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Fiction #528
(published March 3, 2011)
by Nikhita Venugopal
It's funny how the places which are nearest to you are the places you hardly visit. Like an Italian who's never seen the Coliseum or a shopaholic who's never seen the back of her closet.

I think I've stood on my balcony about three times in the last year. The railing is cool and wet from the afternoon rain and there's a bite in the wind that's chilling yet comforting. Actually, aside from my present situation, it's quite a lovely night.

I can hear the clock striking from my living room. One.. Two.. Three.. Four.. Five.. Six.. Seven.. Eight.. Nine.. Ten.. He should be home by now. Six months ago, he would have been home three hours ago. But then again, that was six months ago. He says he's working late; that he's working on a big project that his boss has given him. It all sounds quite legitimate, but my over-active imagination is telling me otherwise.

I slip off my green ballerinas and place them aside. The floor is damp and my toes curl in an instinctive attempt to keep warm. Gingerly, I place my left, then right leg over the railing, standing on the edge of the balcony. The wind seems to be biting harder than before, making my body shiver. Maybe I should have worn a sweater.

Six months. Everything seemed fine back then. Then again, maybe things were never fine and they just got progressively less fine and I only realized now. Good God, I need help.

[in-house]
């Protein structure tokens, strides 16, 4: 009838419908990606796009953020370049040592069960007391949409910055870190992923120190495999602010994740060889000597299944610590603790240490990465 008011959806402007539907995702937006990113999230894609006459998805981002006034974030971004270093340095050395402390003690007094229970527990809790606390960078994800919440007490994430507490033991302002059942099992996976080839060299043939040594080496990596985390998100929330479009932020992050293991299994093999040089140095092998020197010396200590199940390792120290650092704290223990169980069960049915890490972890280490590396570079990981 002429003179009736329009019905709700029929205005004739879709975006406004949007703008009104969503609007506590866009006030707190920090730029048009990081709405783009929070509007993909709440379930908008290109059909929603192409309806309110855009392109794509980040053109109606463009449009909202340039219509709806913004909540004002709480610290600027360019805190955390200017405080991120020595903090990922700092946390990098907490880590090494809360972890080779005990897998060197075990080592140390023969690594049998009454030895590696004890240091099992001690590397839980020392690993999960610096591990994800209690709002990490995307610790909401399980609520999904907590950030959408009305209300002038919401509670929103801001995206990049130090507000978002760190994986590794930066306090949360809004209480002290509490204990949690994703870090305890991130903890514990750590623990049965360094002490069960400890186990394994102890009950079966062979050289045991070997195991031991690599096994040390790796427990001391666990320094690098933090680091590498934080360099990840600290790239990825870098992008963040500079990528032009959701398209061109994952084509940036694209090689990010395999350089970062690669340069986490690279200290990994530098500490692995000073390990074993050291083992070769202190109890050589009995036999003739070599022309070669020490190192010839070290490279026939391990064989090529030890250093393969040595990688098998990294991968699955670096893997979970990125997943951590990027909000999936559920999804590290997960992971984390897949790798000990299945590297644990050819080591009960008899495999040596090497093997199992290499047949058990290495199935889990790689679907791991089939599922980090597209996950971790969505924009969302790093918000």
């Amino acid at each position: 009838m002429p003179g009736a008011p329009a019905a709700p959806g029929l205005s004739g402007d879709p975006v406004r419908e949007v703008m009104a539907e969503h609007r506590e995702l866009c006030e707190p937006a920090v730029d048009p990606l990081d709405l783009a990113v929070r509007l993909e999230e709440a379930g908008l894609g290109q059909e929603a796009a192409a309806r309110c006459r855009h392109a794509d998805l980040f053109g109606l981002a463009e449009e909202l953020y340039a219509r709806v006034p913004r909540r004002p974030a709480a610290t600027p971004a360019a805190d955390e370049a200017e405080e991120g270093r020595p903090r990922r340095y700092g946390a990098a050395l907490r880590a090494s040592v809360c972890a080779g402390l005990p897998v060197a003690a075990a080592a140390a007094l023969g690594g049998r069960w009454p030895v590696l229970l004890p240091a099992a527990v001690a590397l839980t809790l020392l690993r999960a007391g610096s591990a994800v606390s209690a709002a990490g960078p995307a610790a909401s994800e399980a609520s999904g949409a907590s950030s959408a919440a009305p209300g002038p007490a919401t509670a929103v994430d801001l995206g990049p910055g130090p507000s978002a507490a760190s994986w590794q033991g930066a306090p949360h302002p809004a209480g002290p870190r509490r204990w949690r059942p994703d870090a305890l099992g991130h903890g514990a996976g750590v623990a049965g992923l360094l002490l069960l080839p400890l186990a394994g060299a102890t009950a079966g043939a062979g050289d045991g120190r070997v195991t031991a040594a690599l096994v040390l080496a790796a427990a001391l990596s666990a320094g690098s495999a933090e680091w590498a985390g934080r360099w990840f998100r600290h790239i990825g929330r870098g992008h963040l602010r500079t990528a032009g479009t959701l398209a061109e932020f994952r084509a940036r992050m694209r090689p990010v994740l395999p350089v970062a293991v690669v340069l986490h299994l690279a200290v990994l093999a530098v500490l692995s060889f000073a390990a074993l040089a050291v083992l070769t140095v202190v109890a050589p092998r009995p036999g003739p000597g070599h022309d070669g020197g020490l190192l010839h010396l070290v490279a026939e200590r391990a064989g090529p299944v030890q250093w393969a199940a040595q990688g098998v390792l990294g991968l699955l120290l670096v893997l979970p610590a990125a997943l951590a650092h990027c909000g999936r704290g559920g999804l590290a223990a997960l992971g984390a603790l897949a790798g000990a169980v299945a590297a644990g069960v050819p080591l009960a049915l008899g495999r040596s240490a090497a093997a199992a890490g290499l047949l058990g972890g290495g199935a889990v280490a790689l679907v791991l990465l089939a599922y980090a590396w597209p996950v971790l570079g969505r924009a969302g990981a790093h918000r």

There is a part of me which wants to give him the benefit of the doubt. Maybe there isn't someone else. Maybe he is really working late. But given what I'm about to do, it would be quite annoying if he wasn't actually working late.

I just realized that I can't feel my fingers anymore. My knuckles have turned pale partly from the cold, and partly from gripping the railing so tightly. As I examine my hands, I hear a car pulling into the driveway. I can feel his fatigue despite the distance between us. I can see him fumbling with his keys, rubbing his tired eyes, wondering what's for dinner. In about two and a half minutes, he will see me standing on the edge of our balcony.

Releasing my white-knuckled clench from the rail, I step back onto the balcony. As I slip my green ballerinas back on, I can hear with opening the door.

The last few days have been cold, so it's probably going to be chilly tomorrow as well. I should remember to wear a sweater tomorrow. In case he isn't really working late.

Nikhita Venugopal lives and writes in Bangalore, India.

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